So it is perhaps helpful here to remember our soul as depicted in Church iconography, if you remember, in iconography, the soul is often portrayed as a swaddled infant held in the arms of our Father in Christ. In this way, we remember our dependence upon God and cling to our Father, leaping into His arms and carried away by His love.
In these ways, we continue uniting ourselves to Christ.
Eldress Nektaria, an Orthodox Teacher in India today (from here)
Contrast all this against the phenomenon coined as yoga.
Whereas in the Orthodox Church we’re called to and affirm ongoing union with Christ, yoga – which means ‘yoke,’ to bind or harness yourself to something, to establish an intricate union with – is explicitly union with someone or something other than Christ.
In learned and devoted practitioner of yoga understands techniques often involve incantations to Hindu deities, physical postures named after and dedicated to Hindu gods and goddesses, and the awakening of Kundalini Shakti – a created energy represented by a coiled serpent dormant in the spine. The creator of yoga, according to yoga, is Shiva the god of destruction.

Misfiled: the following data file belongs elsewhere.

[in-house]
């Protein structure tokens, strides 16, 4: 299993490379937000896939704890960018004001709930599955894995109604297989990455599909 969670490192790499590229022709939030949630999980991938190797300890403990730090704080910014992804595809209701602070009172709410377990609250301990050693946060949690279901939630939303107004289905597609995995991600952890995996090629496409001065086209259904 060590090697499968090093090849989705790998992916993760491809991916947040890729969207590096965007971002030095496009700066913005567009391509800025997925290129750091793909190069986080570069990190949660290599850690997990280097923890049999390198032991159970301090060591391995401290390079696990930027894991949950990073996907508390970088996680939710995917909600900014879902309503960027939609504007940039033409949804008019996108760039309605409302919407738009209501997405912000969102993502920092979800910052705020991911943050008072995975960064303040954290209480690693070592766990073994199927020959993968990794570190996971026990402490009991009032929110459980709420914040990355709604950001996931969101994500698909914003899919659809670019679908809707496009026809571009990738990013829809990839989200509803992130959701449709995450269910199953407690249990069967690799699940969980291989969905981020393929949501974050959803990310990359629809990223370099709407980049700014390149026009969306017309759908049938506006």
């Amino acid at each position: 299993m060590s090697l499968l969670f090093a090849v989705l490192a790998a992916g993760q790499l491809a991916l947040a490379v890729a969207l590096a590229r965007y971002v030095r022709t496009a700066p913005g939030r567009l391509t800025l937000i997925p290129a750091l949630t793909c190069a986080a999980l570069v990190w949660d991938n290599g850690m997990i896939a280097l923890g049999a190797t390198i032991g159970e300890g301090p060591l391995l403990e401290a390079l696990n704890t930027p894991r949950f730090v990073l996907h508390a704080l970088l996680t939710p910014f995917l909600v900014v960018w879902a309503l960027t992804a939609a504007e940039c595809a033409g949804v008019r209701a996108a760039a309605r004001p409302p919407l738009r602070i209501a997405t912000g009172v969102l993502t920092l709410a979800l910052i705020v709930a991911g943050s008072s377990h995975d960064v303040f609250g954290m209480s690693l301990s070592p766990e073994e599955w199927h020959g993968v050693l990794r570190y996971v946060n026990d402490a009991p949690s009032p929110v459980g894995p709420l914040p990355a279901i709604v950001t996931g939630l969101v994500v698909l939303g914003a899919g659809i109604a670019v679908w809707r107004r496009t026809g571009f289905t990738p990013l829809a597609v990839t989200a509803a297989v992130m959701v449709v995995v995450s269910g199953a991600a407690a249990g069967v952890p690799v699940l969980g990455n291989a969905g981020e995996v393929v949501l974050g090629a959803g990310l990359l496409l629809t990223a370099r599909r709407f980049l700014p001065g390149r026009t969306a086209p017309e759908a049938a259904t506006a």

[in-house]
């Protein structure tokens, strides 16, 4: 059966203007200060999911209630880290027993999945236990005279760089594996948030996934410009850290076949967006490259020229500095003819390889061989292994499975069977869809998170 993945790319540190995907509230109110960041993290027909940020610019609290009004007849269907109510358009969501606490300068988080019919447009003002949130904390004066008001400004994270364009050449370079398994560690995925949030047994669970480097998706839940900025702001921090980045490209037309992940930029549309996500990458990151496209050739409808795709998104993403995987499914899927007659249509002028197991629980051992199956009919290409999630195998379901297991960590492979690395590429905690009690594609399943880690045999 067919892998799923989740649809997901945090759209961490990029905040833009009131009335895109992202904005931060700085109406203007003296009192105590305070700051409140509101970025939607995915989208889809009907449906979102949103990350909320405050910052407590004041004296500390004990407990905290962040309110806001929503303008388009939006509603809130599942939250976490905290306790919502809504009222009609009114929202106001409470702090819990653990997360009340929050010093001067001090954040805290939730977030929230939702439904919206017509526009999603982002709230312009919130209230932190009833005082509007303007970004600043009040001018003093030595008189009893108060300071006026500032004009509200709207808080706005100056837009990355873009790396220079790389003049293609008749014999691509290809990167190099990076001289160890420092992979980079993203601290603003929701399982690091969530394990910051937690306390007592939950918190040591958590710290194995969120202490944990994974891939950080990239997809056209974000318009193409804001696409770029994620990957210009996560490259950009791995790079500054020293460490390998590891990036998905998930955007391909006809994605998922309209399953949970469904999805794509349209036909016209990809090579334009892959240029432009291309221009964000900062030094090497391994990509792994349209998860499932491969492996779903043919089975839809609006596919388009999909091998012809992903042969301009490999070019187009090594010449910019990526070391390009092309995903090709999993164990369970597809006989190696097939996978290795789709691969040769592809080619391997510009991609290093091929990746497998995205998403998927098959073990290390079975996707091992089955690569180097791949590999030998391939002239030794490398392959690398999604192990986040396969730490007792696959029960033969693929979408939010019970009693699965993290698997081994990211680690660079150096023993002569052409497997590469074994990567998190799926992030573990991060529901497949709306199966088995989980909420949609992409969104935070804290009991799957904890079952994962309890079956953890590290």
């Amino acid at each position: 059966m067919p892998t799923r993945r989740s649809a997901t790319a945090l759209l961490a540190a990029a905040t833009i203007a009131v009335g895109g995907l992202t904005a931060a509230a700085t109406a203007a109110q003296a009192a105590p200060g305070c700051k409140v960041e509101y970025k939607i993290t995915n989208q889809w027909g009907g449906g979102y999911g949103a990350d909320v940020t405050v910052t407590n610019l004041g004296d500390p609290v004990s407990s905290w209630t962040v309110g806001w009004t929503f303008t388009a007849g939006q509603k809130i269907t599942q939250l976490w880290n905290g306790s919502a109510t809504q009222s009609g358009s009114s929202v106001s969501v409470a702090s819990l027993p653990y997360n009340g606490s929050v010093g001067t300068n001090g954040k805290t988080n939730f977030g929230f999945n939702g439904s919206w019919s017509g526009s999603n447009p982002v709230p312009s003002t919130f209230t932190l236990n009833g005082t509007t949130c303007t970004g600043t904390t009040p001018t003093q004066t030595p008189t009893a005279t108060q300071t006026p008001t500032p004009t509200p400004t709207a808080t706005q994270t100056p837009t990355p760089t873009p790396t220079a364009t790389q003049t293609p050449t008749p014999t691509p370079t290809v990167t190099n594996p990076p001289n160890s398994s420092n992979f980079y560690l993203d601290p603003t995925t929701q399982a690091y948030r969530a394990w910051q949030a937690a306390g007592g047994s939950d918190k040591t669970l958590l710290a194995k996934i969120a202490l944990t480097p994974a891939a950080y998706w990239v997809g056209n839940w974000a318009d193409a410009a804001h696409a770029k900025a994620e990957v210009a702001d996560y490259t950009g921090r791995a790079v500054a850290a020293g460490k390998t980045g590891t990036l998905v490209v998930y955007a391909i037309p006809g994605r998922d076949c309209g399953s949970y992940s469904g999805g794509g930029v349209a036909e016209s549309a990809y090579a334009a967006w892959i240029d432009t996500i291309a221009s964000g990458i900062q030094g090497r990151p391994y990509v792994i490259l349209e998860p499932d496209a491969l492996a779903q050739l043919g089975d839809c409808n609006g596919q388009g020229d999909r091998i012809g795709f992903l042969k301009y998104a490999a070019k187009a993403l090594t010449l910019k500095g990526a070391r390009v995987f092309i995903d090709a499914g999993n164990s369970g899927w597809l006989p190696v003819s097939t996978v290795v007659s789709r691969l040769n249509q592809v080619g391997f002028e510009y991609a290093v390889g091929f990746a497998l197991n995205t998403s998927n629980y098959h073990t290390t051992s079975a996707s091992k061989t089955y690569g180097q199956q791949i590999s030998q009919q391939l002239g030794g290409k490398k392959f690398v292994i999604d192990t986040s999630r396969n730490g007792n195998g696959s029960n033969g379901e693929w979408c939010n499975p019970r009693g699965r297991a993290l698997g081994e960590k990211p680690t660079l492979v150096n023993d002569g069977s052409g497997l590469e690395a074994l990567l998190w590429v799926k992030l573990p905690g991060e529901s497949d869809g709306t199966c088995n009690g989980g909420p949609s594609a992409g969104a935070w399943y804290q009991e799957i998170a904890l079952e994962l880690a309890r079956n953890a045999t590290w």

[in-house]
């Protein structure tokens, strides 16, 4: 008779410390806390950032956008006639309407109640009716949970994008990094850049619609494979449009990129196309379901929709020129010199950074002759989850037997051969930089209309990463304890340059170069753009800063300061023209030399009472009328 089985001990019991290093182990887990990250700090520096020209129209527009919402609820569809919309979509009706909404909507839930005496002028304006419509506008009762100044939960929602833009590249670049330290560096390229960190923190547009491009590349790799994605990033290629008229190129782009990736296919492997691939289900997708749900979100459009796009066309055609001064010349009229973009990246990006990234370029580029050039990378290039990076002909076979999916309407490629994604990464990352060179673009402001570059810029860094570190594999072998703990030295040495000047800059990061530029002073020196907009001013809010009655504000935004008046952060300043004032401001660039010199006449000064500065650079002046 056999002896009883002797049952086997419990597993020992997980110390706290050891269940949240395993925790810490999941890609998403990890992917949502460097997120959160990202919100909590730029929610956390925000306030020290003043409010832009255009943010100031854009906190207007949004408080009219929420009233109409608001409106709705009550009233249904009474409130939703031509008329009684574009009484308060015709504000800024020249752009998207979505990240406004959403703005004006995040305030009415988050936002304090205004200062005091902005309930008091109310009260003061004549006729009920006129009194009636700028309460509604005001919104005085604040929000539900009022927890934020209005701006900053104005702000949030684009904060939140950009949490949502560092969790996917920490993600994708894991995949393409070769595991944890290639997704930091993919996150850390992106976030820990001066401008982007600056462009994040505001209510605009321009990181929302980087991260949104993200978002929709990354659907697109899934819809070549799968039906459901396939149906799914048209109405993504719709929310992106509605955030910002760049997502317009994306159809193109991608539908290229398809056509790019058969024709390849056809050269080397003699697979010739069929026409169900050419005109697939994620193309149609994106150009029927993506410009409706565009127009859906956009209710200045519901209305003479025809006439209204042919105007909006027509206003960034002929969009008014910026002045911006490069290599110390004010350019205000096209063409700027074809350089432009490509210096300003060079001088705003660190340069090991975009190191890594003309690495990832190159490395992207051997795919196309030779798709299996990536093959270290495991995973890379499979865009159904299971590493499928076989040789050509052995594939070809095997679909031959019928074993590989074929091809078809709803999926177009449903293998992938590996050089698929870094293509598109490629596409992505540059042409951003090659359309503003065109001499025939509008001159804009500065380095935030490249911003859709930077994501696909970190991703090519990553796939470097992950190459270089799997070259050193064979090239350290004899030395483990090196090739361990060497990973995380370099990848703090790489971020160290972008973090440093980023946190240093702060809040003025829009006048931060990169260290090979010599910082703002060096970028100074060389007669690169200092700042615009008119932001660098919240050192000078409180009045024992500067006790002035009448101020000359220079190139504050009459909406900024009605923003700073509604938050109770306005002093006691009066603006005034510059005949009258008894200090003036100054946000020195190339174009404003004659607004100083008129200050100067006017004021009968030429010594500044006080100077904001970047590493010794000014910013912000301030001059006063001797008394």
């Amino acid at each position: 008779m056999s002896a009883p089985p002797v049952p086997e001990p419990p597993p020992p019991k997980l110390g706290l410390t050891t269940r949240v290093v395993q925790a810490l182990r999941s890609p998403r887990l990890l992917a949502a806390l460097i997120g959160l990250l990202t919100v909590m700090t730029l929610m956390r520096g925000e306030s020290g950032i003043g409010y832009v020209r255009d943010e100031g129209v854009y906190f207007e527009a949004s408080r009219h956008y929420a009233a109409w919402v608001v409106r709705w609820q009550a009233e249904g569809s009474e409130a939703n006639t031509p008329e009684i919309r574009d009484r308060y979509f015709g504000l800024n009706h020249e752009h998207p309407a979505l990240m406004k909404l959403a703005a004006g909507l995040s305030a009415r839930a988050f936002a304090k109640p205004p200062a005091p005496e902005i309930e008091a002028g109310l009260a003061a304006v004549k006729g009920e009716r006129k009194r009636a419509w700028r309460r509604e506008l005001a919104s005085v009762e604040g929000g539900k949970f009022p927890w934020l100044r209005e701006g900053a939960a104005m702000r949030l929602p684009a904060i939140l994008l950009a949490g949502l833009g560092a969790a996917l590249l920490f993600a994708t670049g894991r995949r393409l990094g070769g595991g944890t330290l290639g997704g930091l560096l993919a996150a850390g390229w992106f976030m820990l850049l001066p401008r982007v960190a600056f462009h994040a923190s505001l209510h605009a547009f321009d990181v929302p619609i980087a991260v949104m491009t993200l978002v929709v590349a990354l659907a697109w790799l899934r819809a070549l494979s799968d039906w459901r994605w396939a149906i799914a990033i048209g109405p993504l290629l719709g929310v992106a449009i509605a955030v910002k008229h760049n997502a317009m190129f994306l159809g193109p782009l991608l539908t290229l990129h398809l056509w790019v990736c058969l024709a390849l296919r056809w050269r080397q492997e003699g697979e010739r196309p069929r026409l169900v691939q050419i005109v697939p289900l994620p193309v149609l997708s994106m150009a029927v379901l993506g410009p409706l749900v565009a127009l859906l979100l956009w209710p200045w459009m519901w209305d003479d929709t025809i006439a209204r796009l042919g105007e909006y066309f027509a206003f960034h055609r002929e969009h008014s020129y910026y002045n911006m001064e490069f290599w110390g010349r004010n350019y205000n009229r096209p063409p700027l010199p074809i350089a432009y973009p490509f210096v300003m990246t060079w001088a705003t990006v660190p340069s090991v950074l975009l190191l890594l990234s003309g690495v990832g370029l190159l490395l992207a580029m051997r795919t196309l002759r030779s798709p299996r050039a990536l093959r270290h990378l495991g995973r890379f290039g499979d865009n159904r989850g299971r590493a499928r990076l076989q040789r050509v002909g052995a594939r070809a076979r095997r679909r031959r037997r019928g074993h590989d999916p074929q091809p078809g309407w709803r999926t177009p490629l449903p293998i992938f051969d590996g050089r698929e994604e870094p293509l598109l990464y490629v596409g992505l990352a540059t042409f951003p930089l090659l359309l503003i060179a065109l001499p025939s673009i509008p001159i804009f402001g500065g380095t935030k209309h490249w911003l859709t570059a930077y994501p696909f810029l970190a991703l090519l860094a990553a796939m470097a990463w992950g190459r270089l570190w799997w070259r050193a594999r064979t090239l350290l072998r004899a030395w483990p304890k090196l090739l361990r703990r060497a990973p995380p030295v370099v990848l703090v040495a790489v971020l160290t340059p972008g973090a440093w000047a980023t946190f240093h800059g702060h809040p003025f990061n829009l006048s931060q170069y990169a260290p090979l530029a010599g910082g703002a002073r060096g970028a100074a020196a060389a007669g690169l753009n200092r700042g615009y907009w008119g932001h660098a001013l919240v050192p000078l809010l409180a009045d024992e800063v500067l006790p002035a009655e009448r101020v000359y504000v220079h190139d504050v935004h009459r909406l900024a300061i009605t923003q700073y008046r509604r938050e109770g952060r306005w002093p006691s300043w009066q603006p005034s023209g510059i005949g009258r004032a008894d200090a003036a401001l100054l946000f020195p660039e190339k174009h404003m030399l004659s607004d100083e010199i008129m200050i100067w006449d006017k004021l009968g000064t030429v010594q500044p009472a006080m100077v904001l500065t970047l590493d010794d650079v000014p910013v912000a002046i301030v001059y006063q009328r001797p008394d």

Nevertheless, in America yoga is likened to stretching but yoga is not stretching. Yoga is a physical, mental and spiritual discipline rooted in Vedic philosophy and Hindu religion. It provides tools to unlock, or rather unblock, mysterious energies very foreign to the Orthodox Christian. Stretching is merely the physical relaxation of a muscle and little, or nothing else.
In yoga, many poses have names of gods and goddesses. For example, the pose called Viranchyasana – after the Hindu deity Viranchya – is dedicated to Brahma. Vishnua is a popular god mentioned in the Vedas and there are several poses dedicated to his avatars, to his human and animal incarnations. Then there’s Ananta, a god who even took the form of a snake, and we have the Anantasana pose named after him. The snake then reincarnated into a human, into Patanjali, author of the yogic bible, the Yogic Sutras of Pantanjali.
A lot of yogis talk about how the universe, and everything within it, is in fact musical, vibratory, and relates to frequency. For example, saying a mantra gets you in touch with some beings, a guru, a god or goddess, on one frequency, in one dimension. Putting yourself into a particular asana will also put out a vibration, a calling card, attracting energy – various subtle energies, – the way we might put a light in the window attracting someone’s attention. It doesn’t matter whether we realize this or not, believe it or not, the reality is the soul and body are intricately linked.
|Orthodox Christians in India (from here)|